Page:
By now it must be late enough in human history that all the stories really have been told, or at least synopsized by interns. The walls between truth and fantasy, between art and life, have been torn down with revolutionary fervor, and it feels as if we're rushing toward a conglomerated public imagination -- the Descartes/Jung/Warhol/Comcast/Disney/AOL/Time Warner über-merger. Is there nothing left but just more riffs on the same old tune?
Today's lions of literary fiction have cornered themselves into mannerist abstraction -- simple realism was achieved, probed, found insufficient, subverted, and then, rather embarrassingly, mourned. Reportage of fact has blossomed with expressiveness, only to be corroded with equally embarrassing scandals revealing periodic fictitiousness. Further blurring the borders, elite American universities now offer graduate-level certification in something called creative nonfiction, a relatively new spawn in which extended dialogue, intense close-ups, and other techniques traditionally used in fiction are employed in the recounting of truth.
So it shouldn't surprise us that a certain fashion in novels entails the transmutation of actual historical figures -- famous flesh-and-blood ones -- into fictional characters. Girl with a Pearl Earring gave this genre a big boost, putting Jan Vermeer through camera-friendly paces and putting words into his mouth when, dead these nearly 350 years, he is hardly in a position to say, "I'd never say that."
Three new novels join the charge, bravely forward, into a reimagined past.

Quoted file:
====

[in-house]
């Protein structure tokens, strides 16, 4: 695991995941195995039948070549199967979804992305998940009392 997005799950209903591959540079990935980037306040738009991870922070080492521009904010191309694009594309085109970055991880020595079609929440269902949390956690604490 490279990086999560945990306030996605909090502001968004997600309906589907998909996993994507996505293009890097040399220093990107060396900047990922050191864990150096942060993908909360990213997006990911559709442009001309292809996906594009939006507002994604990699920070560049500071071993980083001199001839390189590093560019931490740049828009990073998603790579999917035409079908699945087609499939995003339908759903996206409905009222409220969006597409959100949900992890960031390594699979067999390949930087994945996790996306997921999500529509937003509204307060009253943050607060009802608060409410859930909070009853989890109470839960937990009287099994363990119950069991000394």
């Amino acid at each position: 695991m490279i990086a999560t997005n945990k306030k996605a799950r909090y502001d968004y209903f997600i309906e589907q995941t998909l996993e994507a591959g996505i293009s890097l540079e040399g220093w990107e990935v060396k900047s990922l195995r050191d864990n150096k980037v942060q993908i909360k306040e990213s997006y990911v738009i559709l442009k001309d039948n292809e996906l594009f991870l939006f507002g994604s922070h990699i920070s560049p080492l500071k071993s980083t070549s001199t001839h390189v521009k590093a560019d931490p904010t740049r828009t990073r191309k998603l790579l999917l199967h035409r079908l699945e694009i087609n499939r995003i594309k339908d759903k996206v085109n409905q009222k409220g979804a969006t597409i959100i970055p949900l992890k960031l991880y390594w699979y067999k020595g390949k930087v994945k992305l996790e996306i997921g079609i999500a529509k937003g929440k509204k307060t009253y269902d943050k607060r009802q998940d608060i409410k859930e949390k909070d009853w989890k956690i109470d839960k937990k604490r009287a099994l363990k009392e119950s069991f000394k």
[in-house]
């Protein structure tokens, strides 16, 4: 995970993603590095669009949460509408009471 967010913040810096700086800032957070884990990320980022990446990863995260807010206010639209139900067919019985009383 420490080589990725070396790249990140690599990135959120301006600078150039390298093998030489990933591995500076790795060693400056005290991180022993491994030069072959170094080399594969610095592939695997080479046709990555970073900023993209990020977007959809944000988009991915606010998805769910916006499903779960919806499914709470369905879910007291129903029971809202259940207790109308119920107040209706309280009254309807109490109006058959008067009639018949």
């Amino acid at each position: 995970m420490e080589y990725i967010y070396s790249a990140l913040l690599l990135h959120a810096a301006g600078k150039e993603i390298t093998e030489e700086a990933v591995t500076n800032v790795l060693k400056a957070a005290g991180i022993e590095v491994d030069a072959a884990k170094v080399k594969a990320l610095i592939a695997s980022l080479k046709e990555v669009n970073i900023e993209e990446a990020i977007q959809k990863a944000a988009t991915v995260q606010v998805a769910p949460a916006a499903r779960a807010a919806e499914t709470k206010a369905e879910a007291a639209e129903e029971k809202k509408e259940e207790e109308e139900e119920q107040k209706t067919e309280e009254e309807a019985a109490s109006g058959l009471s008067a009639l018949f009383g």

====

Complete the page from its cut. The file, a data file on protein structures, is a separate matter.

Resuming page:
What all three seem to suggest, in a commonly elegiac tone, is that history is useless if it's no longer inhabitable. The characters in these three fictions are rueful journalists of sorts: they observe and record their lives, gathering meaning in order to mend generation gaps. Sometimes they register the truth and sometimes they miss it. More than once they obscure it, deliberately. But their recorded observations -- flawed, subjective, and mournfully incomplete -- connect them to their kin, and to the world.
Robert Alexander's narrator in The Kitchen Boy claims to have witnessed the final doomed days of Russia's last royal family. "In any history book," he explains, "I, Leonid Sednyov, am nothing but the smallest footnote in the remarkable story of the murder of the Romanovs." That Sednyov was there is a matter of fact. The secrets revealed by Alexander's version of him are speculative, and the synthesis is ingenious. If the author's way of working citations into his text -- his narrator recalls that Czar Nicholas II had hemorrhoids, for example, and if you don't believe him, you can check the Yale University library -- seems strangely conspicuous, it's by careful design. The story is addressed to the narrator's granddaughter, who, along with the reader, must decide whether to believe him.
Alexander's narrator is anything but reliable. He's deeply partisan, deceptive, racked with blinding guilt, and variously confined by the needs of the story, which has a surprise ending. Yet the fact of being fictional liberates him to muse on the sweep of Russian history -- with complex, authentic humanity. Even more real is his granddaughter's need to uncover the truth about him.
Marea Hoffman, the protagonist of Kate Wenner's Dancing with Einstein, has four therapists, and an accordingly prismatic view of her life. If she presents a different aspect to each analyst, which is her true self? The novel comprises Marea's consciously crafted autobiography: dreams, half-fictions and, as one of her shrinks puts it, "stories that will need telling." The most important pertains to her father, a nuclear scientist who died when Marea was twelve, and who was acquainted with Albert Einstein.